World Mama Teri-Jane, from South Africa

The seventh World Mama of 2017 is from South Africa! I am so excited for you to get to know her. Today Teri-Jane is giving us a bit of insight in what it is like to be a mother in South Africa. I can relate to a lot of what she writes: it sounds a lot like being a mom in Curacao, where I grew up. So without further ado, meet this mama and her beautiful daughter Skylar!

We are a mommy and daughter duo taking on this thing we call life, one day at a time, an honest, authentic account of motherhood from myself the mama,Teri-Jane Row. My daughter Skylar’s life is captured through my lens, where I give my insight into parenting, lifestyle and community. The world of social media gives you a glimpse into the lives of many other moms around the world, seeing a slice of how they do this thing called parenthood.

When I started my journey as a blogger, it was important to me to represent myself as a mother based in South Africa. I love my country and proud to be African and bring my child up in this country and great cotenant.

What it’s like to be a Mom in South Africa

Majority of moms in SA HAVE to work – due to our social economics, there are also a lot of households where moms are the sole parent and bread winner. These mamas have to leave their children with caregivers and at day-care. Our country is a one of stark contrasts, from the very poor to the elite. Struggling moms leave their children in daycare scenarios that are less than perfect or send them away during the week to stay with family. Mamas who earn more have live in ‘nannys’ to look after their little ones and so many caring options in between.

Health care – is great for some, majority not, many children and moms do not have access to the best health care. HIV/AIDS is prevalent and this becomes part of early education for children and also results in many single parent homes, or children being brought up be a relative or by welfare.

Crime – is an ever looming factor when bringing up your children. From not leaving older children at home alone. Where to place your car chair in case you are high-jacked is a real conversation you have.

Limited products – we don’t have shelves and shelves of different baby brand products – therefore the prices of nappies/diapers is horrendous. Less competition means higher prices.

Domestic Helpers -Middle income and upwards have the privilege of having the help of domestic workers/maids, who without them, many South African homes would fall into disrepair. It is not uncommon for these angel ladies to work 5/6 days a week, and stay on the property. This makes life a whole lot easier for moms.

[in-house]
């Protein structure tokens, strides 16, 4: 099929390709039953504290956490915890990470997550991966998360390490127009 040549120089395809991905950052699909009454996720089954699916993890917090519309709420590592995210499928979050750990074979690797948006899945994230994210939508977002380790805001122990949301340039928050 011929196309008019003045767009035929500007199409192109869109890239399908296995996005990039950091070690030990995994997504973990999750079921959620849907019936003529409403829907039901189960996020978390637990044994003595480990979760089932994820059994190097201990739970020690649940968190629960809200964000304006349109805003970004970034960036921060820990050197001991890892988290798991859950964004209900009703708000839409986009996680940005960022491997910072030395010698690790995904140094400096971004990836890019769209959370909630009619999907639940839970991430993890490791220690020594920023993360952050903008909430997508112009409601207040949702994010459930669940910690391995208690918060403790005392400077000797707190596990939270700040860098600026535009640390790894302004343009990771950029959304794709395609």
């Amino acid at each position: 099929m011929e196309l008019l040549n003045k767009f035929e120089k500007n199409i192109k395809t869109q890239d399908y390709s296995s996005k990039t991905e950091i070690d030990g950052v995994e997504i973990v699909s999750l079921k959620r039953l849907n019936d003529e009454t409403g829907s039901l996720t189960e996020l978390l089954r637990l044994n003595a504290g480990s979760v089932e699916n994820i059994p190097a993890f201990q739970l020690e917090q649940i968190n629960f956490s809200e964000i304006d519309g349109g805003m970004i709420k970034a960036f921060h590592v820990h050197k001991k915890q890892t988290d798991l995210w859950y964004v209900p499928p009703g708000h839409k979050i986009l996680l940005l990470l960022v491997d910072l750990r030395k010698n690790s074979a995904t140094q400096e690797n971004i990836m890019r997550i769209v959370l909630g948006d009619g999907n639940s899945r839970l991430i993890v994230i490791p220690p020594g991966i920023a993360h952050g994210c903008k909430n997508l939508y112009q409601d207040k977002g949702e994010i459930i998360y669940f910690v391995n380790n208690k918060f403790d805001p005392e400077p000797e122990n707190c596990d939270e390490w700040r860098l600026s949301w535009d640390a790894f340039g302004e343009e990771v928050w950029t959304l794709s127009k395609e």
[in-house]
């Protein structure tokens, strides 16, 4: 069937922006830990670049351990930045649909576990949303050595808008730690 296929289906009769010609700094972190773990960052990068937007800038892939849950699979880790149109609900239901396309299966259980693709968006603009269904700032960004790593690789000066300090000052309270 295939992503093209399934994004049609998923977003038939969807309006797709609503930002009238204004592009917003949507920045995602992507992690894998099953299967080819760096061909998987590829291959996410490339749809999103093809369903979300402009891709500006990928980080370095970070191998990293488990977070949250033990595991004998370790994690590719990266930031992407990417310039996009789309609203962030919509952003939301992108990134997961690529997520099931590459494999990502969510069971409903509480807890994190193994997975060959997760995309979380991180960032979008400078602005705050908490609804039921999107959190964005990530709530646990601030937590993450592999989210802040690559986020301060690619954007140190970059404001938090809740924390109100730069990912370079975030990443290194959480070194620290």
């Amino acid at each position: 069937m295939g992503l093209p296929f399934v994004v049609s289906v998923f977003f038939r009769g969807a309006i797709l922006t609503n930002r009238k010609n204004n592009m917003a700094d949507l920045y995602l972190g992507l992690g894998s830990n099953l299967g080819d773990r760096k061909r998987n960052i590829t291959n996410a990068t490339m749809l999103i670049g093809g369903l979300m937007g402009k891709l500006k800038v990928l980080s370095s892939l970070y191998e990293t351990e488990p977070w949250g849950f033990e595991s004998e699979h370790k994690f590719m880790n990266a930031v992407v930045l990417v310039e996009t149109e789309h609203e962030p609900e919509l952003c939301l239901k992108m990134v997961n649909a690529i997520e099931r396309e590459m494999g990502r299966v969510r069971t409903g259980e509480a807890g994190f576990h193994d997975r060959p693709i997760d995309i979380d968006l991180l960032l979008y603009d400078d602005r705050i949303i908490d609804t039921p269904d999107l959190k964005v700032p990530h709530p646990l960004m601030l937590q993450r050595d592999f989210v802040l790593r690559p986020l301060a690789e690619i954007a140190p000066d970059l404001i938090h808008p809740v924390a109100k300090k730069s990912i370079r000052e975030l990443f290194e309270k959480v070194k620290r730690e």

I am sure I have left out a lot of things about being an SA mom – please comment below and I will add them in.

Want to get to know more World Mamas? Read this post!

Why South Africa is a cool place to bring up your children

Outdoor space – we have a lot of it. Even children who grow up within our cities have the privilege of many parks, trees to climb and beaches to run on.

Diversity – our children are privileged to grow up in a country with so many cultures. They see so many variations of human kind, that they are educated to love and respect each other. Over the festive season I got to chat to a SA born child now living in the USA. She is in high school, her peers could not believe she was from South Africa, she was white? She could also count on her hands how many kids in her school were African-American or Hispanic. They had no exposure to many cultures and therefore were ignorant.

Creativity – the arts and culture is alive in our country that means there are so many local businesses for us to support and opportunities for our children to explore their creative sides.

Bucket list status – South Africa and coming on a safari to “Africa” is on many a travellers wish list. We get to live here….


Want to read more from Teri-Jane? Check out her blog Choosearow. She also has a beautiful Instagram feed – with so many adorable Skylar pics! And don’t forget to follow her on Twitter while you are at it!

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